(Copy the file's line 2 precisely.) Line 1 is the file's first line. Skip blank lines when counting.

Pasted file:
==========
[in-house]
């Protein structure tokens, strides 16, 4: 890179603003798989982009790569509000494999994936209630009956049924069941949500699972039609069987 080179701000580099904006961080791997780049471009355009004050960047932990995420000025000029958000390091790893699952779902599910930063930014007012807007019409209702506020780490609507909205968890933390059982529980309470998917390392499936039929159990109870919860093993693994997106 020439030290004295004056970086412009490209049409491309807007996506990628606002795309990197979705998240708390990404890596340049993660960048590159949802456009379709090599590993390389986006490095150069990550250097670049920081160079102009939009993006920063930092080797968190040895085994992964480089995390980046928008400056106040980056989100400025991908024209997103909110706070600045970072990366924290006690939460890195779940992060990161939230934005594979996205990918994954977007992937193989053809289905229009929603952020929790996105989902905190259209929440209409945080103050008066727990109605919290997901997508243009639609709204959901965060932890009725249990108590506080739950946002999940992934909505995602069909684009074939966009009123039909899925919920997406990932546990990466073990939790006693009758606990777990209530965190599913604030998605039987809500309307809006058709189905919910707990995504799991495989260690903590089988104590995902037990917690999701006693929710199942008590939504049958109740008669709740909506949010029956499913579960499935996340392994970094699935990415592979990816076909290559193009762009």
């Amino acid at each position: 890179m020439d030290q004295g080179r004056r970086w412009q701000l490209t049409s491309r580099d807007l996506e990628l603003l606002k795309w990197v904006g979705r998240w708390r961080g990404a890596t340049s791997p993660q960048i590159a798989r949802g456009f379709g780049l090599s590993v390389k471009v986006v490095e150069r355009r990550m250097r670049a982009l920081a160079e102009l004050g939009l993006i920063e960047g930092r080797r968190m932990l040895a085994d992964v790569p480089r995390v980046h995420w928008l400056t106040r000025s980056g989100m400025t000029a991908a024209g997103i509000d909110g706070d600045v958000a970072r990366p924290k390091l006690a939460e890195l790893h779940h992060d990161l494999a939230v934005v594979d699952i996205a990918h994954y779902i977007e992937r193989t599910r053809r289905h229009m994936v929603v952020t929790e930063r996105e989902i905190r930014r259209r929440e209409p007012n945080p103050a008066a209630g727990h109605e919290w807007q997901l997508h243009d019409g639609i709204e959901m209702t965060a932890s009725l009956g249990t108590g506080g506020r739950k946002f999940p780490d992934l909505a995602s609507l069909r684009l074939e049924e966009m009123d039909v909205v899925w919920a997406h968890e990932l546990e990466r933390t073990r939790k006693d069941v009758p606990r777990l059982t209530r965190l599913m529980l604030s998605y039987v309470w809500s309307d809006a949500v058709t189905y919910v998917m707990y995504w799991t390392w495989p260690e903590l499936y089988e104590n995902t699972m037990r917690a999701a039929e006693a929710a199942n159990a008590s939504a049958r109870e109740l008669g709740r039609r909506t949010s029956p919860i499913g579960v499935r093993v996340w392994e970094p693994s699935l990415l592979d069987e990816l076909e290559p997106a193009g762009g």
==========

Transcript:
């Protein structure tokens, strides 16, 4: 890179603003798989982009790569509000494999994936209630009956049924069941949500699972039609069987 080179701000580099904006961080791997780049471009355009004050960047932990995420000025000029958000390091790893699952779902599910930063930014007012807007019409209702506020780490609507909205968890933390059982529980309470998917390392499936039929159990109870919860093993693994997106 020439030290004295004056970086412009490209049409491309807007996506990628606002795309990197979705998240708390990404890596340049993660960048590159949802456009379709090599590993390389986006490095150069990550250097670049920081160079102009939009993006920063930092080797968190040895085994992964480089995390980046928008400056106040980056989100400025991908024209997103909110706070600045970072990366924290006690939460890195779940992060990161939230934005594979996205990918994954977007992937193989053809289905229009929603952020929790996105989902905190259209929440209409945080103050008066727990109605919290997901997508243009639609709204959901965060932890009725249990108590506080739950946002999940992934909505995602069909684009074939966009009123039909899925919920997406990932546990990466073990939790006693009758606990777990209530965190599913604030998605039987809500309307809006058709189905919910707990995504799991495989260690903590089988104590995902037990917690999701006693929710199942008590939504049958109740008669709740909506949010029956499913579960499935996340392994970094699935990415592979990816076909290559193009762009």